by Jake Strevig, HS Life Sciences teacher
Students in Kindergarten through 8th grade joined forces to plant over 100 native trees and shrubs around one section of Kindergarten Creek that runs through campus. It was lovely to see all the grades working together and learning how they can help their local environment!
To help the younger students understand the importance of protecting the creek, I visited each of the classes in grades K-4 and told them a story about one of our local amphibians, Ned the (Eastern) Newt. The tale is about a happy newt who grew up in Kindergarten Creek, eating snails, worms and other aquatic insects alongside green frogs, painted turtles and other creek critters. However, his home became uncomfortable due to splishy-sploshy feet that came three times a day. Though the feet had innocent intentions, they muddied the water, injured the plants around the creek and frightened Ned. Ned adventured to find a new home, but always returned to check on his favorite childhood habitat. One spring day he returned to find his section of creek had new plants planted and a rope surrounding it. The rope protected his section of Kindergarten Creek from splishy-sploshy feet. The new plants shaded the creek and provided great habitat for a variety of critters. Soon in the protected habitat the plants grew rapidly, and more newts, frogs, toads and turtles flocked and flourished.
After the story, the Lower School classes met with their Middle School partner classes to start planting. The new trees will act as natural stabilizers, helping to prevent stream slides or erosion. Their strong roots will anchor the soil, keeping the banks intact and safeguarding the stream for years to come. They’ll offer cool shade during warm days, creating comfortable, cool water for the native species in the creek. Moreover, these newly planted trees will serve as vital habitats for a variety of wildlife, promoting biodiversity and creating an ecosystem that supports countless species.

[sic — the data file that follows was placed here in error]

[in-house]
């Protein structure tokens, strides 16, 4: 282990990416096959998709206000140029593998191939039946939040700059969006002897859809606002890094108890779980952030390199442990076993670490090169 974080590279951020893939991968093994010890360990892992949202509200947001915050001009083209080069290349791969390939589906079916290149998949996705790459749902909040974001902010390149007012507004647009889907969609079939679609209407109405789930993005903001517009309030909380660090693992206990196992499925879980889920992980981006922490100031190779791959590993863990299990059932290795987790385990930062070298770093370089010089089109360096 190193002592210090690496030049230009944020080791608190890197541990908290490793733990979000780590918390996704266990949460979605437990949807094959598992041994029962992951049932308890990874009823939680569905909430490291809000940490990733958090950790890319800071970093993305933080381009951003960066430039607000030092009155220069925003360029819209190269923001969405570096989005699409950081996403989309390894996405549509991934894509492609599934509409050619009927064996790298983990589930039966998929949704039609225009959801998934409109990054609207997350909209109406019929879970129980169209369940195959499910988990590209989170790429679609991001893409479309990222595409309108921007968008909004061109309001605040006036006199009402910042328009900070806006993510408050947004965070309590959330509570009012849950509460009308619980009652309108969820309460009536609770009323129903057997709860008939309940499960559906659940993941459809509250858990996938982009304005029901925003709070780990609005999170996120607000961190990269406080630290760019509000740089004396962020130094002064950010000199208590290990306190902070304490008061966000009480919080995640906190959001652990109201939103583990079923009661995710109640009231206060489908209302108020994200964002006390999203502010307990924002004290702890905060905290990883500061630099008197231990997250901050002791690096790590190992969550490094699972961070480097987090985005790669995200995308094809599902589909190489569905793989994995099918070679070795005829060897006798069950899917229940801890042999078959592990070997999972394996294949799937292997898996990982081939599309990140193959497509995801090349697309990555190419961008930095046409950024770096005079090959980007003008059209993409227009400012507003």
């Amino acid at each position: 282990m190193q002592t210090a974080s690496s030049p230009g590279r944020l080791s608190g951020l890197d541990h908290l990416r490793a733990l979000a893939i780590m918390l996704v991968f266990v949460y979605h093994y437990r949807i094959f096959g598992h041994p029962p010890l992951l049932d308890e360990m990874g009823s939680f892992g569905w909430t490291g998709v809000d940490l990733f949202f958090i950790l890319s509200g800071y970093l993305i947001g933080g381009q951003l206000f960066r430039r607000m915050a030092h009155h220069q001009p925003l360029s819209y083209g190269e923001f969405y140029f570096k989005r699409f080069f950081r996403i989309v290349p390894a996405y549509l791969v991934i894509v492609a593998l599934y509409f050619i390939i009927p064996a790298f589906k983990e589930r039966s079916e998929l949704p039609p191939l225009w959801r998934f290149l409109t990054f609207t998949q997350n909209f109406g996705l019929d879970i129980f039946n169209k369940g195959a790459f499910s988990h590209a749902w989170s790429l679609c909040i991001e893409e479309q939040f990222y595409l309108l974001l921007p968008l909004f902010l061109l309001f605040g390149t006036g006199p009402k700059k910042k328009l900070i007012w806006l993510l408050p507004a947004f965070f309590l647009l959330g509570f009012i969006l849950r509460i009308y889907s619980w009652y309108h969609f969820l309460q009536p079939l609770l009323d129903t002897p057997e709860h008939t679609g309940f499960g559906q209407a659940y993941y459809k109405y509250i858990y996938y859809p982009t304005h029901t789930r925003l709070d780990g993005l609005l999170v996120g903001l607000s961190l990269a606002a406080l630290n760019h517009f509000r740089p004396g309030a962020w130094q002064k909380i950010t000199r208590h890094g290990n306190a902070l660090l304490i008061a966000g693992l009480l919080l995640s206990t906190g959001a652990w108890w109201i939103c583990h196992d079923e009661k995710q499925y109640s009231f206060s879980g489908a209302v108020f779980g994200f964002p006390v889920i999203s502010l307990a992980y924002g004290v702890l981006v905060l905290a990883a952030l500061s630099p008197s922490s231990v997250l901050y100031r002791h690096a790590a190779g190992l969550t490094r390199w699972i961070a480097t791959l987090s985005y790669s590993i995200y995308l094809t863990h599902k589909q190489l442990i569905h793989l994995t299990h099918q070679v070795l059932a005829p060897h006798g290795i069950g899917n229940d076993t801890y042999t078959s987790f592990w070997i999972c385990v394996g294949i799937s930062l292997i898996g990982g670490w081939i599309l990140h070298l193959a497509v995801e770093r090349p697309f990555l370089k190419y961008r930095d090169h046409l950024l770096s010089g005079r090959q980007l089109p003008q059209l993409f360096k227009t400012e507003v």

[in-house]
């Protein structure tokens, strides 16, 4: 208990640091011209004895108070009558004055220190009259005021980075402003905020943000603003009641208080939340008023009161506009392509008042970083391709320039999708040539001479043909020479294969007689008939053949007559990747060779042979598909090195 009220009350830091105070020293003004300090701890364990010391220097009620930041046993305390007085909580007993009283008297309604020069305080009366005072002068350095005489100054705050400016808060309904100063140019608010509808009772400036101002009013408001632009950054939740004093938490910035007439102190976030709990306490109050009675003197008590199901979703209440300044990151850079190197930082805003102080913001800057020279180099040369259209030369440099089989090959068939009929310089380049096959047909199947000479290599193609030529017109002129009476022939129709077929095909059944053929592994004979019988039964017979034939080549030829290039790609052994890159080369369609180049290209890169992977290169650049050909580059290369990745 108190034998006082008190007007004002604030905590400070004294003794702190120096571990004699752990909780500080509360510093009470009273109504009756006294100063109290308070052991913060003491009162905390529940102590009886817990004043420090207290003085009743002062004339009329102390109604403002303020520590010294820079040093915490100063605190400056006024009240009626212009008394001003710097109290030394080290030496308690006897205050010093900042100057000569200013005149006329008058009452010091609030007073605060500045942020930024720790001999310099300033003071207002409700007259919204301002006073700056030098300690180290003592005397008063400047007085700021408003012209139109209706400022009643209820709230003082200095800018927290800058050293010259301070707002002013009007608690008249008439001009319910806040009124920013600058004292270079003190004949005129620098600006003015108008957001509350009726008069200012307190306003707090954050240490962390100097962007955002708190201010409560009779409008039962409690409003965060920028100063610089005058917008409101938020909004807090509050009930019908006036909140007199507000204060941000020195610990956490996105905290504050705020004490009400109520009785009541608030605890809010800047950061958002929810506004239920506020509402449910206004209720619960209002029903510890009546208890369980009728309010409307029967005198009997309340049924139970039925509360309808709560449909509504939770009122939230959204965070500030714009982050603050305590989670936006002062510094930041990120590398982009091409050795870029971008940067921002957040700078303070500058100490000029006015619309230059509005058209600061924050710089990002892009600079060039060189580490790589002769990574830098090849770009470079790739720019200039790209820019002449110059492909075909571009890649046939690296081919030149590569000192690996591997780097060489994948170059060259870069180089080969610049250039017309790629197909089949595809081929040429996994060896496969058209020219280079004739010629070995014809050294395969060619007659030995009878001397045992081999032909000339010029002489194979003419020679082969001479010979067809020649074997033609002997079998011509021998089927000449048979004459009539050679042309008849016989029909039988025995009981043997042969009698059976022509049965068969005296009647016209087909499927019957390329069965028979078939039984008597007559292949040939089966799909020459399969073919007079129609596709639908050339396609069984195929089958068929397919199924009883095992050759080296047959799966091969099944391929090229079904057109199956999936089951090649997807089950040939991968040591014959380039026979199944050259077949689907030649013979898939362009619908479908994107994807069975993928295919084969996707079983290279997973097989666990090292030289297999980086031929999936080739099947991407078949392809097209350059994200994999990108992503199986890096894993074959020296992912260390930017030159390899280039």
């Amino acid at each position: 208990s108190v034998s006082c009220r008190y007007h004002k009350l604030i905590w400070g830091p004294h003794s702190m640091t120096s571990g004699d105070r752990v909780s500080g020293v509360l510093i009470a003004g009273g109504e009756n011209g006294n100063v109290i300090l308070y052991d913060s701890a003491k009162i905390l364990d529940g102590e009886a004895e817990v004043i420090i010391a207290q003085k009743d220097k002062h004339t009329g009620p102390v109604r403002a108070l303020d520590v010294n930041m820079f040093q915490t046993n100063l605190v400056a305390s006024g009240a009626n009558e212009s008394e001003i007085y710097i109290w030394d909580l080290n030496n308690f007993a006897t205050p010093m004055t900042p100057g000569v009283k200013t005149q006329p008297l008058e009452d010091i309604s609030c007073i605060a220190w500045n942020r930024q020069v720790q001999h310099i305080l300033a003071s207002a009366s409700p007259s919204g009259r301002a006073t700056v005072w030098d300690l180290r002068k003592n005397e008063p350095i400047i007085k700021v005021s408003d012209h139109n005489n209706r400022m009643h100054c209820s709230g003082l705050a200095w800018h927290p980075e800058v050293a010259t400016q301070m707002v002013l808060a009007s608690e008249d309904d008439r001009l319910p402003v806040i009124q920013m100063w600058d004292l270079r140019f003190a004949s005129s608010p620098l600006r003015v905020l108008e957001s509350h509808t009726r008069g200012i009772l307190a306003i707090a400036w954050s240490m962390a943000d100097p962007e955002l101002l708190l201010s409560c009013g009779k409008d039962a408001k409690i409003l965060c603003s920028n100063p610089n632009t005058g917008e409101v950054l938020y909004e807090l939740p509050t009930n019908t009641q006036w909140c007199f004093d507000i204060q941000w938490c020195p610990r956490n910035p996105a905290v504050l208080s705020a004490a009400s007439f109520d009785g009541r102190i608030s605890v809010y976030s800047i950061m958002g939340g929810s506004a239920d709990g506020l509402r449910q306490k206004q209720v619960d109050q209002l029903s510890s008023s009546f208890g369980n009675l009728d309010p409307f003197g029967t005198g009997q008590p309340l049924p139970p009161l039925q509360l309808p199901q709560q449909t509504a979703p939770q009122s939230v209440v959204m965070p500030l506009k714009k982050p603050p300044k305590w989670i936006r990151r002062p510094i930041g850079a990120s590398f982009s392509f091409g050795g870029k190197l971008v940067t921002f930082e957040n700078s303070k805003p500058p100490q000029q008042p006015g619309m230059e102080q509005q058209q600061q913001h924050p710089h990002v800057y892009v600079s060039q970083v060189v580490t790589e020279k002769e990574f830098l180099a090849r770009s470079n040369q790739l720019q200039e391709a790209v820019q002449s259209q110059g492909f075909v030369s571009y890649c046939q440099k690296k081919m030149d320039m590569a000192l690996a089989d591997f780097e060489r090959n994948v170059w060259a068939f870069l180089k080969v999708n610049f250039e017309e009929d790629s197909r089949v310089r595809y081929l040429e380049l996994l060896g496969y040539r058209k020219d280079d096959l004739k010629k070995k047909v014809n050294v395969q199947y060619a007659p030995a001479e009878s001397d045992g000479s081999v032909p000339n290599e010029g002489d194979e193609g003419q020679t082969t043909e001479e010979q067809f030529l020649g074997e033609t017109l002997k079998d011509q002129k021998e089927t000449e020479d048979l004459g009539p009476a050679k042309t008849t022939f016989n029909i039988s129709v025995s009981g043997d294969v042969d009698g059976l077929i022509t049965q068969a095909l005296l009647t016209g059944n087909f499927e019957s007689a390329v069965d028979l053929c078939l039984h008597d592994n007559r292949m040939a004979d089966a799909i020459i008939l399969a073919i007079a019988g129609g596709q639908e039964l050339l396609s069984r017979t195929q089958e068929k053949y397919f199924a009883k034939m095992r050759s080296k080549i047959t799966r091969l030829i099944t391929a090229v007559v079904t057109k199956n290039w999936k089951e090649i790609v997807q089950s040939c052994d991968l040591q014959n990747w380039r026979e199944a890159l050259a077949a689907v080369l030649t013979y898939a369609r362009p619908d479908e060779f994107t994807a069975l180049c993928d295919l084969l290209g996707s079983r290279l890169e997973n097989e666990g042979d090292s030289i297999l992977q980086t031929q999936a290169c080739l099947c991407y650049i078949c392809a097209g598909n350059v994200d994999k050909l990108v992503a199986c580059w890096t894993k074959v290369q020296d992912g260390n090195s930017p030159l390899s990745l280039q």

Last but certainly not least, these trees will enhance the water quality in our stream, acting as natural filters. By absorbing nutrients and reducing pollutants, they’ll contribute to a cleaner and healthier environment.
The newly planted wildlife preserve section of Kindergarten Creek will be closed to students for general play. This will allow the area to recover and naturalize for the wildlife. Students will occasionally enter the newly planted section with their teachers to check on their trees, water them and observe the steady progression and recovery of the area. The students mostly remember what trees they planted and are able to observe them growing together over the years. The section of the creek below Ned’s Preserve by the sandbox will still be open for daily play and exploration! We are all learning how to balance our needs for exploration and hands in the water, with protecting the environmental conditions that the local flora and fauna need to thrive!
Together we’re creating a greener, safer, and more vibrant future for everyone.